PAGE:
I don't do allowances anymore. This may change in the future, but here's what I ended up thinking: my kids shouldn't get paid for helping out around the house. Especially if they're continually doing a crappy job at it.
When I was a kid, I was absolutely obsessed with Bill Cosby's Himself album. I had the LP and I'd play it over and over, laughing like a loon each and every time. Years later when I worked in a video shop, I'd put the VHS version on the monitors scattered throughout the store and watch as customers would cluster around a TV and snicker at Cosby's dramatic reenactment of his and his wife's Lamaze breathing: "Zup wuff snuff whoosh, push, push."
I listened to that stand-up routine so much I can still recite entire bits word for word, but it's only now that I have children that I truly realize the depth of his genius. Bill Cosby captured more parenting truths in that one album that anyone has ever published before or since, and I swear, not a day goes by that I don't find myself mired in some kid-related frustration and think to myself, Bill Cosby told me this would all happen ... 30 YEARS AGO.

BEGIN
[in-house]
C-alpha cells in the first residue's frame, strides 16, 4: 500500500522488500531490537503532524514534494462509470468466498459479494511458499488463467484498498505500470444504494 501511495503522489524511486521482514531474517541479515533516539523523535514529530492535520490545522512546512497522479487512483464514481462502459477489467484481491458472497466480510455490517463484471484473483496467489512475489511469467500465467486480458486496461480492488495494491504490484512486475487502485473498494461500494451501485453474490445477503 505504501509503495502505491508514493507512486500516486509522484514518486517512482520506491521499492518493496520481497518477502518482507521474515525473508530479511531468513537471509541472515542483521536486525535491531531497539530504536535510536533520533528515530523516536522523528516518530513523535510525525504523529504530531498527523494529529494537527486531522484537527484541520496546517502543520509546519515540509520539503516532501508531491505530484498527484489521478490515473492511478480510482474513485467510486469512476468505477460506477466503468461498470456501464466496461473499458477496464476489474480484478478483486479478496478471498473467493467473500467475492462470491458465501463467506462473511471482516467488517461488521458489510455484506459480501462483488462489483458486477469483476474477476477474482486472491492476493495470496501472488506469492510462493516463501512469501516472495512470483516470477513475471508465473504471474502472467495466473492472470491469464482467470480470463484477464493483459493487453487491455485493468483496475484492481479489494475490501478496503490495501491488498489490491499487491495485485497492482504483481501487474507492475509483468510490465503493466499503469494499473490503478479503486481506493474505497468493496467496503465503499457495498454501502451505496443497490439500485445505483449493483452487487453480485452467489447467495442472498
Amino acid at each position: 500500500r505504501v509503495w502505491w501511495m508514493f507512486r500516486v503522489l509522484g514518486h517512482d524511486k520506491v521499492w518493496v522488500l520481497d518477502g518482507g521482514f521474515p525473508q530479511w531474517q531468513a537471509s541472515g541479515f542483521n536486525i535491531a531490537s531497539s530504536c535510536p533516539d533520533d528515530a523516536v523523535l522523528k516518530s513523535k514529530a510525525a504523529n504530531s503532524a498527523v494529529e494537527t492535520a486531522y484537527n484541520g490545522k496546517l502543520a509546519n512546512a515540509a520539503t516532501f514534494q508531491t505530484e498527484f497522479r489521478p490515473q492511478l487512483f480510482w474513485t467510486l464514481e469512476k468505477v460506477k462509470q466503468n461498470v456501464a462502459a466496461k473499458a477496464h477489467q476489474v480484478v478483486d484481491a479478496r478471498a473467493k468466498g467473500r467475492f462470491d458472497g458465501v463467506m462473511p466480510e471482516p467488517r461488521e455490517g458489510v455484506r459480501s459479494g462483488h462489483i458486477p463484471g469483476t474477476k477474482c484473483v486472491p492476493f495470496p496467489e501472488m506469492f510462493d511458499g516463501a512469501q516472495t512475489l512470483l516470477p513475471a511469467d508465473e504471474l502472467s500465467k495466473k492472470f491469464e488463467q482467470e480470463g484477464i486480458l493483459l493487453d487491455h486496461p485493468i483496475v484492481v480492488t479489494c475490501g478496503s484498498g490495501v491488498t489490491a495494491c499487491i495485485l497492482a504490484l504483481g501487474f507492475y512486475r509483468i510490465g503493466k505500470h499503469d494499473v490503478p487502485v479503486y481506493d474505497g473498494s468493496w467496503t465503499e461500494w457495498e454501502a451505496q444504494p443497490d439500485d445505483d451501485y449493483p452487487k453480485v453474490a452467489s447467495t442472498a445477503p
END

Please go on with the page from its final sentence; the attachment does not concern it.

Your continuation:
The other day I was putting dirty clothes in the washing machine when I noticed the box of dryer sheets had gone missing. Not the contents of the box, mind you, the sheets themselves were strewn all over the place nearby: piled haphazardly on the shelf where I keep the detergent and whatnot, scattered across the tops of the washer and dryer, and drifting gently around the floor.
You've heard of the idiom the straw that broke the camel's back, right? The idea that cataclysmic failure is triggered by a seemingly inconsequential action? In terms of overall parental frustrations for the day, that stolen box of dryer sheets was definitely my final straw. It's always something dumb like that, something that in the grand scheme of things doesn't seem worth getting mad about. But that's the thing about having a breaking point … eventually, you break.